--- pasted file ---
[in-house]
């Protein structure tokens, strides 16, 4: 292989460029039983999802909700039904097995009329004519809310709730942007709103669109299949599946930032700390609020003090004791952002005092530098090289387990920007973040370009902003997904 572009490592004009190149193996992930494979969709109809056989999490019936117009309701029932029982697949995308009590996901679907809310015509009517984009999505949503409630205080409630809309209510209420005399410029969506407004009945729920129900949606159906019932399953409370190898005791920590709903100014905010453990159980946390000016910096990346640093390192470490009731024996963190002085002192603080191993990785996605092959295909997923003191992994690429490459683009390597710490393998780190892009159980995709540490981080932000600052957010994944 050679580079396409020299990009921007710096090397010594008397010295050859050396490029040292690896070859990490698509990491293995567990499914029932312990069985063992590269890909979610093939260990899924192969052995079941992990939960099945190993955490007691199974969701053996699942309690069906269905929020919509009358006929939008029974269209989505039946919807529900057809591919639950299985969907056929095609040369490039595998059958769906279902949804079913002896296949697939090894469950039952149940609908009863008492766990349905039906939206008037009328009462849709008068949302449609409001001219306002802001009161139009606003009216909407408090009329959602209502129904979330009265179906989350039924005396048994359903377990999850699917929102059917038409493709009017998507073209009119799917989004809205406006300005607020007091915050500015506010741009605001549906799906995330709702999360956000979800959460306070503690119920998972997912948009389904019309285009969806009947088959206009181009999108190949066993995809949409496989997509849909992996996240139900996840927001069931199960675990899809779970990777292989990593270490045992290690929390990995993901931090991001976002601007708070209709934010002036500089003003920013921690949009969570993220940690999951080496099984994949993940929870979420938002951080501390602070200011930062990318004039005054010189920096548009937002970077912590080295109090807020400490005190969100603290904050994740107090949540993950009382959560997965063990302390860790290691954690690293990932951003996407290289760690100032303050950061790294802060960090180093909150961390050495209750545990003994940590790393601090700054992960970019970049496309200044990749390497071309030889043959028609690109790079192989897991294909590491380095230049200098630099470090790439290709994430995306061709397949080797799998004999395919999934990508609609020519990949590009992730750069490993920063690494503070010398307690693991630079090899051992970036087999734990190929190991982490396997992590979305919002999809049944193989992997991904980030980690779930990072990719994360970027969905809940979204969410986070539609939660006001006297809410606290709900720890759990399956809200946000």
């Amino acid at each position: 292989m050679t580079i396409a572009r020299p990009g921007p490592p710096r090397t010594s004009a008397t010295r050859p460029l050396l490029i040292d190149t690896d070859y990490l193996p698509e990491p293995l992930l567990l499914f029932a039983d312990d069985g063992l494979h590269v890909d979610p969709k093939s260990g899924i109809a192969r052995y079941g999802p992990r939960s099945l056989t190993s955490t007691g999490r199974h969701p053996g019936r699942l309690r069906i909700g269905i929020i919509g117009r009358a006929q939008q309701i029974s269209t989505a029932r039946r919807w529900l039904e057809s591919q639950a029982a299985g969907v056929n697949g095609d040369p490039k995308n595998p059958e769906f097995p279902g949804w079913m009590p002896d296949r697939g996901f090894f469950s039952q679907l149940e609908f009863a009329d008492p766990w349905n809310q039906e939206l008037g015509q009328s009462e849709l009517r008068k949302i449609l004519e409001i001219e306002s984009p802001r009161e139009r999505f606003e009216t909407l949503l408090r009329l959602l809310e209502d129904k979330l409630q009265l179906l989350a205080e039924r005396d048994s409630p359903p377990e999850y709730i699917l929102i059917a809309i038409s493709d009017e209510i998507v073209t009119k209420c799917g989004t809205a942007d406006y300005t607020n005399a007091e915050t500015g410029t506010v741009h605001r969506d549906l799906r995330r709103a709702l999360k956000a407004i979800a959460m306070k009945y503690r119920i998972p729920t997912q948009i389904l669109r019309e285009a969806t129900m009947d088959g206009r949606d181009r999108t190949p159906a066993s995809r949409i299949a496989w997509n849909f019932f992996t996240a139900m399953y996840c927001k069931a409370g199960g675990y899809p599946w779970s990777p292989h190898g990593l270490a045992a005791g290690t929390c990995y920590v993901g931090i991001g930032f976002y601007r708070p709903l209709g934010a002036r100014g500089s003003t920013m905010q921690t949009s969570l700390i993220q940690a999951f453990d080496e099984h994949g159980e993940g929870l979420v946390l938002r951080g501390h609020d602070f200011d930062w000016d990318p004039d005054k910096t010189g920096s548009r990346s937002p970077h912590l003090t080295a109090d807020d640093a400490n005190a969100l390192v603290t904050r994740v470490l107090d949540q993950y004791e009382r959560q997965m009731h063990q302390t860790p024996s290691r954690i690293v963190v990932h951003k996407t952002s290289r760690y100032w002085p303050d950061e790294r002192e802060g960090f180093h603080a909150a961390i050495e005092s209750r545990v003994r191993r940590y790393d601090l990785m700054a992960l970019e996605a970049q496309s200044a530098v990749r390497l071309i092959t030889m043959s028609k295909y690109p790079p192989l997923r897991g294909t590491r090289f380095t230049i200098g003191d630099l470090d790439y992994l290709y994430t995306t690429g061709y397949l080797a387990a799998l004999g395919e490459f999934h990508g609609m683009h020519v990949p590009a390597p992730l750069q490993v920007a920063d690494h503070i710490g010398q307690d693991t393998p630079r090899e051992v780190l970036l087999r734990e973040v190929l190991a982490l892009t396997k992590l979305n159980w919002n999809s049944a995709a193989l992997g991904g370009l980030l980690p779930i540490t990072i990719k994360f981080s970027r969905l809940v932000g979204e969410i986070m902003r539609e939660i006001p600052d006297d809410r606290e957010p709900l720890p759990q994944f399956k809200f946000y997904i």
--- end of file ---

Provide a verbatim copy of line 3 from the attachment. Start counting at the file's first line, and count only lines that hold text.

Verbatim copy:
């Amino acid at each position: 292989m050679t580079i396409a572009r020299p990009g921007p490592p710096r090397t010594s004009a008397t010295r050859p460029l050396l490029i040292d190149t690896d070859y990490l193996p698509e990491p293995l992930l567990l499914f029932a039983d312990d069985g063992l494979h590269v890909d979610p969709k093939s260990g899924i109809a192969r052995y079941g999802p992990r939960s099945l056989t190993s955490t007691g999490r199974h969701p053996g019936r699942l309690r069906i909700g269905i929020i919509g117009r009358a006929q939008q309701i029974s269209t989505a029932r039946r919807w529900l039904e057809s591919q639950a029982a299985g969907v056929n697949g095609d040369p490039k995308n595998p059958e769906f097995p279902g949804w079913m009590p002896d296949r697939g996901f090894f469950s039952q679907l149940e609908f009863a009329d008492p766990w349905n809310q039906e939206l008037g015509q009328s009462e849709l009517r008068k949302i449609l004519e409001i001219e306002s984009p802001r009161e139009r999505f606003e009216t909407l949503l408090r009329l959602l809310e209502d129904k979330l409630q009265l179906l989350a205080e039924r005396d048994s409630p359903p377990e999850y709730i699917l929102i059917a809309i038409s493709d009017e209510i998507v073209t009119k209420c799917g989004t809205a942007d406006y300005t607020n005399a007091e915050t500015g410029t506010v741009h605001r969506d549906l799906r995330r709103a709702l999360k956000a407004i979800a959460m306070k009945y503690r119920i998972p729920t997912q948009i389904l669109r019309e285009a969806t129900m009947d088959g206009r949606d181009r999108t190949p159906a066993s995809r949409i299949a496989w997509n849909f019932f992996t996240a139900m399953y996840c927001k069931a409370g199960g675990y899809p599946w779970s990777p292989h190898g990593l270490a045992a005791g290690t929390c990995y920590v993901g931090i991001g930032f976002y601007r708070p709903l209709g934010a002036r100014g500089s003003t920013m905010q921690t949009s969570l700390i993220q940690a999951f453990d080496e099984h994949g159980e993940g929870l979420v946390l938002r951080g501390h609020d602070f200011d930062w000016d990318p004039d005054k910096t010189g920096s548009r990346s937002p970077h912590l003090t080295a109090d807020d640093a400490n005190a969100l390192v603290t904050r994740v470490l107090d949540q993950y004791e009382r959560q997965m009731h063990q302390t860790p024996s290691r954690i690293v963190v990932h951003k996407t952002s290289r760690y100032w002085p303050d950061e790294r002192e802060g960090f180093h603080a909150a961390i050495e005092s209750r545990v003994r191993r940590y790393d601090l990785m700054a992960l970019e996605a970049q496309s200044a530098v990749r390497l071309i092959t030889m043959s028609k295909y690109p790079p192989l997923r897991g294909t590491r090289f380095t230049i200098g003191d630099l470090d790439y992994l290709y994430t995306t690429g061709y397949l080797a387990a799998l004999g395919e490459f999934h990508g609609m683009h020519v990949p590009a390597p992730l750069q490993v920007a920063d690494h503070i710490g010398q307690d693991t393998p630079r090899e051992v780190l970036l087999r734990e973040v190929l190991a982490l892009t396997k992590l979305n159980w919002n999809s049944a995709a193989l992997g991904g370009l980030l980690p779930i540490t990072i990719k994360f981080s970027r969905l809940v932000g979204e969410i986070m902003r539609e939660i006001p600052d006297d809410r606290e957010p709900l720890p759990q994944f399956k809200f946000y997904i």